Changing the Market: What’s Ahead for Commercial Solar Systems
- Sep 24, 2018 1:51 am GMTSep 24, 2018 1:51 am GMT
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As digitization and automation continue to change the way companies around the world do business, it goes without saying that industry is moving at a quicker pace than it did even 10 years ago. As a result of this increased connectedness, employees are now more reliant than ever before on smart systems to facilitate real-time collaboration and transcontinental communication. To this end, business leaders around the world are finding that their brick-and-mortar locations are using up a significantly higher amount of power than in years past.
As a result, renewable energy alternatives, primarily solar power, wind power and hydropower, are becoming more popular routes to take, given that they can provide a business with the electricity it needs at a fraction of the cost in addition to diminishing our reliance on damaging fossil fuels. As this adoption movement continues to trend upward, it’s interesting to take a look at where this shift is taking place, what’s on the horizon and what the future looks like for these forward-focused commercial leaders. In the interest of brevity, this article focuses on strides being made within the solar power sector as this remains one of the most viable and quick-moving solutions available.
Lower Costs Mean Greater Adoption
As with any industry, the solar power sphere is reliant upon a steady balance of supply and demand. As more global consumers begin to see the long-term importance of protecting the earth and conserving natural resources, demand is up for low-cost alternatives to traditional power supplies. Thus, supply is also healthy and as such, costs are lowered all around.
Thanks also to technological developments made to the solar panels themselves that make them more cost-effective to produce, business leaders can now procure these installations for their companies at a much lower price point than they originated at. As they do so, they pour enough back into the industry to facilitate the ongoing research and development (R&D) efforts aimed at making photovoltaic cells as efficient and affordable as possible.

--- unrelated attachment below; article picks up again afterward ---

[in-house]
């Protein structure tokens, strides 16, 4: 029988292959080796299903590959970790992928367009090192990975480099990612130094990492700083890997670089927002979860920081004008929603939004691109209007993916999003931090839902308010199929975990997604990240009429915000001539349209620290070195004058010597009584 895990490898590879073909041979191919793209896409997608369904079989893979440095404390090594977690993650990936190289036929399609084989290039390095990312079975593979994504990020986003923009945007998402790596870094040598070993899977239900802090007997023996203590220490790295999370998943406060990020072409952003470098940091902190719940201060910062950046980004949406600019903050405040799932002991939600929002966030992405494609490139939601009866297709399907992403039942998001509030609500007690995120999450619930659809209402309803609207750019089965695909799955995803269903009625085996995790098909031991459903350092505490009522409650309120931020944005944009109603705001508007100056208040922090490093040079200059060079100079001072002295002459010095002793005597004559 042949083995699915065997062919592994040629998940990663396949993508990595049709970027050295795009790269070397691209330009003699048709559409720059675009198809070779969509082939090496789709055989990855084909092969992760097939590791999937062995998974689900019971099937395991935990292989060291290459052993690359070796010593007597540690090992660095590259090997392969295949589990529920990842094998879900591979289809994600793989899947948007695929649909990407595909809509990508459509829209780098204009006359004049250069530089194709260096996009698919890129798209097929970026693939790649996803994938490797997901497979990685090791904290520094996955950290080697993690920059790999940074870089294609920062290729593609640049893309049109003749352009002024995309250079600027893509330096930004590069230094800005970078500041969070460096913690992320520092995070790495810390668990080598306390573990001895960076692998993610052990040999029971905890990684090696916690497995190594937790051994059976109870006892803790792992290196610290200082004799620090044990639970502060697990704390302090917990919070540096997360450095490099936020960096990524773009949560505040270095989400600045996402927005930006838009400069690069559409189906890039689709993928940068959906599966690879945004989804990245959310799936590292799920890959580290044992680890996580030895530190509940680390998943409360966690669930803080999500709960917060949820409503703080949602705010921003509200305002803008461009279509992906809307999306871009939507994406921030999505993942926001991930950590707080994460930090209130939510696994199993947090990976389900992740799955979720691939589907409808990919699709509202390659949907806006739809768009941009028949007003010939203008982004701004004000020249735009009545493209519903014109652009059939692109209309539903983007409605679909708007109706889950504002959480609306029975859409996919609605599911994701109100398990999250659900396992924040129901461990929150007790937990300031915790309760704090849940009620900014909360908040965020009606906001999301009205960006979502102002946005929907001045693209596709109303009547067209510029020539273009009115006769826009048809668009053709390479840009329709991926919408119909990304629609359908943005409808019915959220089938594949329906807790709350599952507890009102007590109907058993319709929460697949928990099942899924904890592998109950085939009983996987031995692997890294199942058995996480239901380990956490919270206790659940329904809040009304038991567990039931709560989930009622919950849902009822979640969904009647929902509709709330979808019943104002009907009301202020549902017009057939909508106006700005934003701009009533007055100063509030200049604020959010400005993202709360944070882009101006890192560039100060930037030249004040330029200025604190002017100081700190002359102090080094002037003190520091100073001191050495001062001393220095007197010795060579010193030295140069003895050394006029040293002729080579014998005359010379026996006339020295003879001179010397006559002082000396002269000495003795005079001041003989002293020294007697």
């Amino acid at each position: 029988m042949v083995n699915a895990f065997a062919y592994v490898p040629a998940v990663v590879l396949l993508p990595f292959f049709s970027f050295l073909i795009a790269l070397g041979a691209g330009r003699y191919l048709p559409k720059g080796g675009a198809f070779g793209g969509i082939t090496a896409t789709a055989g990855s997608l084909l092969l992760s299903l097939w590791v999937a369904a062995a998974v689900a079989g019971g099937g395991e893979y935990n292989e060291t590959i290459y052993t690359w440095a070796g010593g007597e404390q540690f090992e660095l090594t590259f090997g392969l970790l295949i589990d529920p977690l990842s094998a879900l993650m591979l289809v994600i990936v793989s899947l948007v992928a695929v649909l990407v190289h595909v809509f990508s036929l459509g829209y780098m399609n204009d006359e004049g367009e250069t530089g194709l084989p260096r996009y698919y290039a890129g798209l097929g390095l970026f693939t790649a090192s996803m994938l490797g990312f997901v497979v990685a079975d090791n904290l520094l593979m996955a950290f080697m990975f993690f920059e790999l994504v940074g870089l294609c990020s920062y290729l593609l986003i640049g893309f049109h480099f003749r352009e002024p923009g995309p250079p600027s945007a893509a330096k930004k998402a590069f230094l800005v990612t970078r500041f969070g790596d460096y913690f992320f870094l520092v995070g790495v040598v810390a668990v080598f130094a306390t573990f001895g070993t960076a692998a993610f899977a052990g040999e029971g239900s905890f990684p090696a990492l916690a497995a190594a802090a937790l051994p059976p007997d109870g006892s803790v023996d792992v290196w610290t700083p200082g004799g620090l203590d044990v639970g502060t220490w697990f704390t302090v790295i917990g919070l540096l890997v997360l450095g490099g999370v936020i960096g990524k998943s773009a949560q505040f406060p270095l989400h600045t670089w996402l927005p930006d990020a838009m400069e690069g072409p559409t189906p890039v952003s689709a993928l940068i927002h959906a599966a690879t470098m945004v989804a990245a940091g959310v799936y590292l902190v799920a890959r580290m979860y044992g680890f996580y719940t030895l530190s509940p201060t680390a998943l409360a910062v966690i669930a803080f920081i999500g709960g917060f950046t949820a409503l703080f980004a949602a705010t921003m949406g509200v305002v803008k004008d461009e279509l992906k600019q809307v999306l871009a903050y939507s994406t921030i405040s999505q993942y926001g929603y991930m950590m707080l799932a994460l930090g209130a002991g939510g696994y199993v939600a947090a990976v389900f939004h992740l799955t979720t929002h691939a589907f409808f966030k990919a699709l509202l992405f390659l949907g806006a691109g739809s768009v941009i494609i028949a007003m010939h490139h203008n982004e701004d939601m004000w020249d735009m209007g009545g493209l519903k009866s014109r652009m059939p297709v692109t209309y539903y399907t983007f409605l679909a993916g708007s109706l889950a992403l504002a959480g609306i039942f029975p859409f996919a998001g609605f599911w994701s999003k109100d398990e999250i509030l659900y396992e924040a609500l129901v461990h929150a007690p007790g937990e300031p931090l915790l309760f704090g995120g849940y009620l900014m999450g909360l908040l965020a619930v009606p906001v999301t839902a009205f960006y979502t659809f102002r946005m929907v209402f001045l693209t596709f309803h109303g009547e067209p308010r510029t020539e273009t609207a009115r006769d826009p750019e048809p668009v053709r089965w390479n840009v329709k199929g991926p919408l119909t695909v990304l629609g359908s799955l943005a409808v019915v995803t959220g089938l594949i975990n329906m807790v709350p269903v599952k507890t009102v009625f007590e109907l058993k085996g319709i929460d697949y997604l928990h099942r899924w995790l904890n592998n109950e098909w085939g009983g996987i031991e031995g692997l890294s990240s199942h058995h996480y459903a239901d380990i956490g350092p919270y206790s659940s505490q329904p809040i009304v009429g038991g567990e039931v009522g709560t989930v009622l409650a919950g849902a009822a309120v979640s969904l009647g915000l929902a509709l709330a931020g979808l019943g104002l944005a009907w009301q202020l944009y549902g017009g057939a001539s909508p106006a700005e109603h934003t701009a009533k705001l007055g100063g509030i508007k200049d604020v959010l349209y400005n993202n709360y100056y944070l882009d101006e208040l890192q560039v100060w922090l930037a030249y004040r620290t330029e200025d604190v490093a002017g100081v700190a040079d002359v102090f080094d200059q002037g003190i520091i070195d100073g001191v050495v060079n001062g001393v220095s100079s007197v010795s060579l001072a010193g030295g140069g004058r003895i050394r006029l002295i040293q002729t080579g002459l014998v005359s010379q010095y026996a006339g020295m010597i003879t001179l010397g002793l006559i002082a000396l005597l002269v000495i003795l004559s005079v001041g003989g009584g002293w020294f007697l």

Take, for example, one study recently concluded at the University of Cambridge found that there is a way to turn water into separate hydrogen and oxygen components via sunlight. The result? The possibility to engineer myriad new hydrogen-based fuels via the application of solar energy, which can be substantially less damaging to our earth and environment.
Research and Development Leads to Better-Engineered Systems
As scientists and researchers work together to fine-tune solar systems, they’re also unlocking hidden potential and discovering new applications for these renewable energy solutions. For instance, there are now organic solar cells available that are thinner than their standard counterparts, enabling them to be both highly productive as well as affordable, given that it takes less material to construct them.
Another exciting and encouraging discovery is the NASA Parker Solar Probe. This robotic spacecraft will be the first to ever actually come into contact with the sun, enabling us to better understand the atmosphere there so we can best harness the power through solar energy systems. It should also shed some insight into how we can conserve and store that energy for optimal effect.
Widespread Global Adoption Sparks Interest
Around the world, companies are adopting solar energy alternatives at a high rate. According to the latest data, China leads the pack as the world leader in highest installed solar capacity. In 2016 alone, the country installed 40 GW of solar projects, capping out the year at a significant 78 KW with an additional 45 to 50 GW installed by the end of the following year. Japan, Germany, the United States and Italy round out the top five.
As more European countries continue this pattern of adoption, the stage is set for a more widespread, global movement. This is especially the case as weather patterns continue to stabilize in these countries, making solar panels even more successful and reliable than before. In the United States, there is an increase in both homeowner and business leader adoption. From football-field-sized warehouses to Major League Baseball fields such as the recently renovated San Diego Padres’ Petco Park, more institutions are recognizing the power and potential of solar and making strides accordingly.
Moving Forward: What to Expect from Solar in the Future
While manufacturing costs are still on the downswing, there remains much work to be done to encourage even greater solar adoption figures around the world. One of the major focuses for industry experts and utility providers moving forward will be ensuring that as the pace of technological advancement continues to propel forward, these new discoveries and inventions are ultimately used to drive down the cost and boost up the accessibility of solar power systems rather than turn them into elements so high-tech and top-quality that only the elite can afford access to them.
Striking that perfect balance between form and function will remain a critical issue, and one that will be undoubtedly highlighted as we move farther along this journey.